Monday, August 4, 2008

Batman In The Movies - Sillier than 'Swear to ME!'

Glad to see I'm not the only one. When I first saw The Dark Knight in early July, one of my biggest issues was the over-the-top, obscenely goofy vocal put-on that Christian Bale affected for Batman. Whether it was aided by audio effects, or whether Bruce Wayne himself uses a voice modifier on his suit, it's still a silly voice. Sounding basically like a young weakling trying to sound older and more bad-ass, it's been compared to McGruff: The Crime Dog and it's been compared to 'sounded absurdly deep, like a 10-year-old putting on an `adult' voice to make prank phone calls.' (a reference actually referring to Bale's voice in Batman Begins, but far more accurate a description for The Dark Knight).

I'm all for Wayne changing his voice as Batman. I love the bit in the pilot for Batman: TAS when Batman, in costume, switches to his Bruce Wayne voice to take a phone call. But the issue is the quality of the voice he chooses. The voice in Batman Begins was a little shocking, mainly because no actor had made that choice (to intimidate with primal fury rather than subtle threats and sly posturing) in a prior Batman project. Still, it was effective and only slightly goofy in certain spots ("It's not who I am inside, but what I doooooooooo that defines me." comes to mind). Had Bale just stuck with that voice this time, it wouldn't have been nearly as silly.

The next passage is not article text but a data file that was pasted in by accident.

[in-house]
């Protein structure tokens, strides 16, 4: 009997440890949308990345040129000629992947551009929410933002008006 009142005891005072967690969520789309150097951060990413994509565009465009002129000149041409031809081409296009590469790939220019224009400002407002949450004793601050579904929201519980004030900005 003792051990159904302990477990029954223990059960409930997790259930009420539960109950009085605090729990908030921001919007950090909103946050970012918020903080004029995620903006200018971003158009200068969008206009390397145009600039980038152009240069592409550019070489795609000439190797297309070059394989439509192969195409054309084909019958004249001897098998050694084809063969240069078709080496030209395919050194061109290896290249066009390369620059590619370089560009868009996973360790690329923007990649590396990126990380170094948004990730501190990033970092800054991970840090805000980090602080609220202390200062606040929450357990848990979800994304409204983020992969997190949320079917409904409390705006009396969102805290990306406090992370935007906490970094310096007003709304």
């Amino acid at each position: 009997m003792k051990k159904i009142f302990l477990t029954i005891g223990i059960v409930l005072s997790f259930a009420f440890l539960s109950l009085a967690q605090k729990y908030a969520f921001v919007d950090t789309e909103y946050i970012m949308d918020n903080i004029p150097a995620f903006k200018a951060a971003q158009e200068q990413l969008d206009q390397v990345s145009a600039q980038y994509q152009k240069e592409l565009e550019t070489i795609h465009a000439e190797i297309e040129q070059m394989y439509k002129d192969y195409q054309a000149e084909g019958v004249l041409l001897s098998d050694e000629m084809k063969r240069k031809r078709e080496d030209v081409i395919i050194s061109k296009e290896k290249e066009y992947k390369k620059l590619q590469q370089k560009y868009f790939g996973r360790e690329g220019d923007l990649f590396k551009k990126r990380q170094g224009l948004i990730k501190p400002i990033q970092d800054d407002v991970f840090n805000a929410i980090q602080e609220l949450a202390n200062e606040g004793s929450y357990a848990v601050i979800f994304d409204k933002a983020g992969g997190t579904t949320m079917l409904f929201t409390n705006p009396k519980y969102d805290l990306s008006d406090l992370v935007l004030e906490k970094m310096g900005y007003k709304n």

But this new voice is even more over-the-top raspy, with a more affected lisp thrown in for good measure. It's not a deal breaker, but it does lessen the effectiveness of several dramatic scenes (especially towards the end, when he uses the voice in long, thoughtful and/or quiet conversations). And I'm glad I'm not the only one annoyed.

Oh, while I'm thrilled that Jake Coyle gave credit to the vocal performance of Kevin Conroy (correctly noting that many fans consider him the definitive Batman), he makes the lazy mistake of stating that Batman: The Animated Series came from "DC Comics of Batman as envisioned by Frank Miller, whose work heavily informs "Batman Begins" and "The Dark Knight."

First of all, once again, dark and gloomy Batman was not invented nor was it patented by Frank Miller. From a previous related essay-

Oh, and for the record, despite what writers seem to keep saying, Batman comics were dark, introspective, and violent again by 1969, a full seventeen years before Frank Miller's The Dark Knight Returns. Yes, it was a groundbreaking piece of social satire, but crediting Miller with single-handedly saving Batman from the camp of the 1950s and 1960s is a slap in the face to Neal Adams, Denny O'Neil, Steve Englehart, Marshall Rogers, and all of the other writers that did so much good, truly groundbreaking work in the 1970s and 1980s.

Second of all, if you watch the show, it takes bits and pieces from every era of Batman, but it feels to most resemble the tone of the 1970s Batman comics. Batman was a dark, driven adventurer with genuine issues, but he was not a sociopathic nutcase. He was able to maintain relationships with friends and quasi-family. The villains were murderous and somewhat three-dimensional, often sympathetic, but never so overburdened by psychosis that it overwhelmed the story telling. Ironically, this was the era that Batman Forever seemed to try to emulate, with mixed success (aside from Jones' terrible portrayal of Harvey Dent). But Timm/Burnett/Dini/Radomski beat them to it by a full three years.

Scott Mendelson

No comments:


Related Posts with Thumbnails